With the Canadian GP F.1 has entered the second half of the season. Teams and drivers are getting closer and closer to the season’s turning point which traditionally marks a division between top teams and second-tier teams, which has not enough financial resources to carry out the car development work, having also to start to develop 2014 turbo engine project which will bring much (expensive) news into F.1.
The Championship ‘s progress is more or less the same as it was in 2012; Red Bull is the standing’s leader and the Ferrari is just behind it. The Italian team has some regrets; if Fernando hadn’t finished outside the points zone in Malaysia and hadn’t driven a not so brilliant race in Sakhir, he would have had more points at this point of the season. The F138 showed to be very performing in the long run, but it’s still not as performing as rivals in qualifying.
Mercedes has delivered fluctuating performances, so far. The German team after the Monaco GP showed to have partially solved tyre degradation issues which affected it during the past season. The three-star-squad can probably play gooseberry in the future. In the first part of the Championship Lotus was very performing and we saw Raikkonen driving aggressive races. The squad is third in the World Championship and fourth in the Constructors’ Championship, but I don’t know if they have enough financial resources to develop 2014 turbo engine project. Depending on the development of turbo engine, a tight cooperation between engine supplier and race car constructor will be needed.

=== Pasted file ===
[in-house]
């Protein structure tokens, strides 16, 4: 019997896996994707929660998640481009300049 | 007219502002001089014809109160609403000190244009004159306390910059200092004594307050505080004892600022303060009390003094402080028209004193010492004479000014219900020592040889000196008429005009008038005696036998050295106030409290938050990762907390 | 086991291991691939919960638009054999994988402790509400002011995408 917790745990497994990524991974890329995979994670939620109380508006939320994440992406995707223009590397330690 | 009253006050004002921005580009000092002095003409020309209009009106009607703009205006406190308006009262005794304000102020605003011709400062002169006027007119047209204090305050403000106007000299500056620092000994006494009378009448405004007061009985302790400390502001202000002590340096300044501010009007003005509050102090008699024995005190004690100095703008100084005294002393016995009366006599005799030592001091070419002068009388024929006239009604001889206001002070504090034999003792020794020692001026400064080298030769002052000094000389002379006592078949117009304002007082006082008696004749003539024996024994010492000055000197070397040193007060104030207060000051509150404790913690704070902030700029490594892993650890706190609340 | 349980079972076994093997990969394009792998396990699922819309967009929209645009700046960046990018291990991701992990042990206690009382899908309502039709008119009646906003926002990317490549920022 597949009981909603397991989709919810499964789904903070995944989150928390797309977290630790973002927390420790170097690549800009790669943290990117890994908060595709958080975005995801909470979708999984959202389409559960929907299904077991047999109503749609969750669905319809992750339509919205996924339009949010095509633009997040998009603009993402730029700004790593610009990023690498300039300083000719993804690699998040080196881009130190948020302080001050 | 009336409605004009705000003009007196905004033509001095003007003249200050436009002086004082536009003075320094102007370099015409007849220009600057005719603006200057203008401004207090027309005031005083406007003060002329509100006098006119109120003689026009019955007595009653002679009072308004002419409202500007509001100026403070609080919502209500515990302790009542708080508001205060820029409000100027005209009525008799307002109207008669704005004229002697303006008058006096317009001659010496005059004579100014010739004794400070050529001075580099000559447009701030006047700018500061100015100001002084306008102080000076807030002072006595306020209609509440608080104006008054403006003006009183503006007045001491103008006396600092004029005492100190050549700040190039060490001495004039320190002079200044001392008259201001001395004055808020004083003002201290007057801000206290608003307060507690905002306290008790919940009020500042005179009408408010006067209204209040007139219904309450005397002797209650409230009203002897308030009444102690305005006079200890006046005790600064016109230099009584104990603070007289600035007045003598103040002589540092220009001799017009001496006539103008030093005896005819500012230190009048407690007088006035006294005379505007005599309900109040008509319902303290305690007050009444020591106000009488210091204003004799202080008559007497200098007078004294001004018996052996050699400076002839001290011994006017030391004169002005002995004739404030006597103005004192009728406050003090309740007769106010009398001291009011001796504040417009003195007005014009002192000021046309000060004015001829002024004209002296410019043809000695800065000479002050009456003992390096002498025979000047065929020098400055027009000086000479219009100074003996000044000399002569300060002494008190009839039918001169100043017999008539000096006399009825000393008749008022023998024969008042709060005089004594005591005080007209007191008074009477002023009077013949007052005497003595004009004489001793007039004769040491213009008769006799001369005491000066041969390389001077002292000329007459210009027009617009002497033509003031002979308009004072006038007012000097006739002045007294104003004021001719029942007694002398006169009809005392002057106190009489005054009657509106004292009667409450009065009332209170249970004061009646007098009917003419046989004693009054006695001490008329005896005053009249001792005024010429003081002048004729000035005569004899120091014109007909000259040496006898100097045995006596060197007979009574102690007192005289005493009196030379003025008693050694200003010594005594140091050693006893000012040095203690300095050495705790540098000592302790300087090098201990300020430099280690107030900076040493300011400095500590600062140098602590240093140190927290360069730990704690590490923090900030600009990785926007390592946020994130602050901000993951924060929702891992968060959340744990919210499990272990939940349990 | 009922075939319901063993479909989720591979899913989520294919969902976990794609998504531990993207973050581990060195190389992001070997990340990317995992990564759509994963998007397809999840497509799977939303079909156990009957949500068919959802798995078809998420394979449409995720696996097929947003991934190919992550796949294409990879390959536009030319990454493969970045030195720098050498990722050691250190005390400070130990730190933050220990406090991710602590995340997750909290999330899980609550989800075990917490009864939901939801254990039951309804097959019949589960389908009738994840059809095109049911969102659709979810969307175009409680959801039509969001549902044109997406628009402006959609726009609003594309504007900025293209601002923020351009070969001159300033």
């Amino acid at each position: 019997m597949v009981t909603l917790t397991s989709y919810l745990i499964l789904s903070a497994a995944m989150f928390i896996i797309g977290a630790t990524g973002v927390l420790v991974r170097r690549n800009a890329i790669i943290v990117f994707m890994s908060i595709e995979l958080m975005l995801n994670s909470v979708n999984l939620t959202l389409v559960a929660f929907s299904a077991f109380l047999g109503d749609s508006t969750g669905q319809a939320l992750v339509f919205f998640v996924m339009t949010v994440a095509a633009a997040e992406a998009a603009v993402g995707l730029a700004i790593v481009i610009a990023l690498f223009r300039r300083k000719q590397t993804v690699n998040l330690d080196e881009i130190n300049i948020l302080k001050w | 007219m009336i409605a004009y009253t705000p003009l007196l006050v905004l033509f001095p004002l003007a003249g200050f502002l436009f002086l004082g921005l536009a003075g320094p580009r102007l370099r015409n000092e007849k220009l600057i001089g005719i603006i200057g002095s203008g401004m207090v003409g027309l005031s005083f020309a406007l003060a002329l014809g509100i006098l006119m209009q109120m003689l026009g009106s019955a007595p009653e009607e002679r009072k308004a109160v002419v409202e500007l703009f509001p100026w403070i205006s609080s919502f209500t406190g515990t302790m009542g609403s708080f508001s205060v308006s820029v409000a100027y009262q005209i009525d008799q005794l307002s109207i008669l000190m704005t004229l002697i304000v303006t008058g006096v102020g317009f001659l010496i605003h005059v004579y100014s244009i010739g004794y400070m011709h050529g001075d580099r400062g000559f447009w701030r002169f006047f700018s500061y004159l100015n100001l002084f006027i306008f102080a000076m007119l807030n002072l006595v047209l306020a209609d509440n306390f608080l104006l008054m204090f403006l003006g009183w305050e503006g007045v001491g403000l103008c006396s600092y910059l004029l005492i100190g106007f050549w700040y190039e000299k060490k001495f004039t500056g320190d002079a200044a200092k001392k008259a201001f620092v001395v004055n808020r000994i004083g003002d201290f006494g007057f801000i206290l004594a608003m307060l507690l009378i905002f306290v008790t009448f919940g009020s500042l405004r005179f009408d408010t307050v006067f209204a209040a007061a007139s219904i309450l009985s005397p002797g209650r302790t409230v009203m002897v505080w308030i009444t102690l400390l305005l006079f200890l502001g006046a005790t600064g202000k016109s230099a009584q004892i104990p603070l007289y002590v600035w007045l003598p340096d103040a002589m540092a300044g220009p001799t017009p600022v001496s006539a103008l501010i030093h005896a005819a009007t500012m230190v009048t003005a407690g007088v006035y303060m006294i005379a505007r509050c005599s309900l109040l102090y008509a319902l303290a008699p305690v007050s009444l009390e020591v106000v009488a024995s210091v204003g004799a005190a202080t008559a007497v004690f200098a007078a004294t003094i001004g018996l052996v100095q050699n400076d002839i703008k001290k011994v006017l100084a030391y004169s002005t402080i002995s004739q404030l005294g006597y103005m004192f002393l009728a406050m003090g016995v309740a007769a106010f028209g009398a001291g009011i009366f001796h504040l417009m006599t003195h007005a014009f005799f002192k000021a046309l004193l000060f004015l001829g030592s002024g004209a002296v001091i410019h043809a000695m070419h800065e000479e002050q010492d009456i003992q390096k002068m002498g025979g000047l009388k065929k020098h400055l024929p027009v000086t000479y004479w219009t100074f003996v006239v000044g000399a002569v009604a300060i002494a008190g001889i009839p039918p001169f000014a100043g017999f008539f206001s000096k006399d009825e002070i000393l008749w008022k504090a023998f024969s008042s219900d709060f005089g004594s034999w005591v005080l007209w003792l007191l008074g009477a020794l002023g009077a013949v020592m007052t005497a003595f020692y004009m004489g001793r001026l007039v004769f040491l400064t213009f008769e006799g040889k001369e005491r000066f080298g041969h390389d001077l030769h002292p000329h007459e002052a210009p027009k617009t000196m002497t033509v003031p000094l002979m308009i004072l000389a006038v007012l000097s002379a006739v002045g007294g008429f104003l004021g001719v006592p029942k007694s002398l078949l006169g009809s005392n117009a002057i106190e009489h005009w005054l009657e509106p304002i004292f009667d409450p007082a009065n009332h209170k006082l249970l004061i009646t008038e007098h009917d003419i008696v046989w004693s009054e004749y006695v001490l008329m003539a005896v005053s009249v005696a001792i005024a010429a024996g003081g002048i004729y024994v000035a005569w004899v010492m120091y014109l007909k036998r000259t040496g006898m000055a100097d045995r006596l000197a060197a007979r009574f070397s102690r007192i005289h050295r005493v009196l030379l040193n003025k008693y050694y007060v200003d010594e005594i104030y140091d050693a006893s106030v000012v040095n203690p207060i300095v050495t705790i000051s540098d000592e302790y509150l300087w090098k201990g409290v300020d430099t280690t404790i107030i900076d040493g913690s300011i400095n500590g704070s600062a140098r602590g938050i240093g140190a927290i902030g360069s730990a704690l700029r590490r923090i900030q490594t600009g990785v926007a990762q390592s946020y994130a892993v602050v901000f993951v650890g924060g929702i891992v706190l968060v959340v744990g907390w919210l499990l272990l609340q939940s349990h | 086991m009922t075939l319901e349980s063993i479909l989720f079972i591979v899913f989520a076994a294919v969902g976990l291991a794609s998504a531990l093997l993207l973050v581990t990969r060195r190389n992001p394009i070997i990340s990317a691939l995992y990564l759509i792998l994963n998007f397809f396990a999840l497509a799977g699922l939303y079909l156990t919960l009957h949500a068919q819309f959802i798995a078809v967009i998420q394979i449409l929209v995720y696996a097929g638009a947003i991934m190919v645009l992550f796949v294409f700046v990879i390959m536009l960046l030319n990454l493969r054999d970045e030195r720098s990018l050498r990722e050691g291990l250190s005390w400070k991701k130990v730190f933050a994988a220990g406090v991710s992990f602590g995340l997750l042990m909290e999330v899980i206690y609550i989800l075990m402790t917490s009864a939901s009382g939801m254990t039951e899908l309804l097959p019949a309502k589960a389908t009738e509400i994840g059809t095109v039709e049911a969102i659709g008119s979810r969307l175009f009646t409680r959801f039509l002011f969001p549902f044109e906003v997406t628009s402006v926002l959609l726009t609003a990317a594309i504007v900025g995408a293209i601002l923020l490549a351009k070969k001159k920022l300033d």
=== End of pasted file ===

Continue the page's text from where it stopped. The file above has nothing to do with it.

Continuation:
Force India continues to deliver great performances. The Indian squad is fifth ahead of McLaren and confirms to be a valuable outsider and a fearsome opponent. On the opposite, the Woking-based squad took a quite bad start of the season. The English team is reorganizing its internal structure and is maybe thinking about 2015 racing season, when Honda will become its official engine supplier.
After the Australian GP and Bahrein, the Toro Rosso managed to always get points finish and is now 7th in the Championship. The Faenza-based squad’s driver Jean-Eric Vergne will probably move to Red Bull if Webber leaves the squad at the end of the season.
This year’s Championship is influenced by tyre management. The solution adopted by the Pirelli to make each GP more and more spectacular maybe won’t give benefits to the Italian tyre manufacturer who will necessarily have to take technical measures. What is perplexing me is the performance gap between drivers of the same team. At Silverstone teams will test new tyres whose lateral part has been modified. We’ll wait for tyre testing to be made, so we’ll see if teams will all agree with new technical amendments.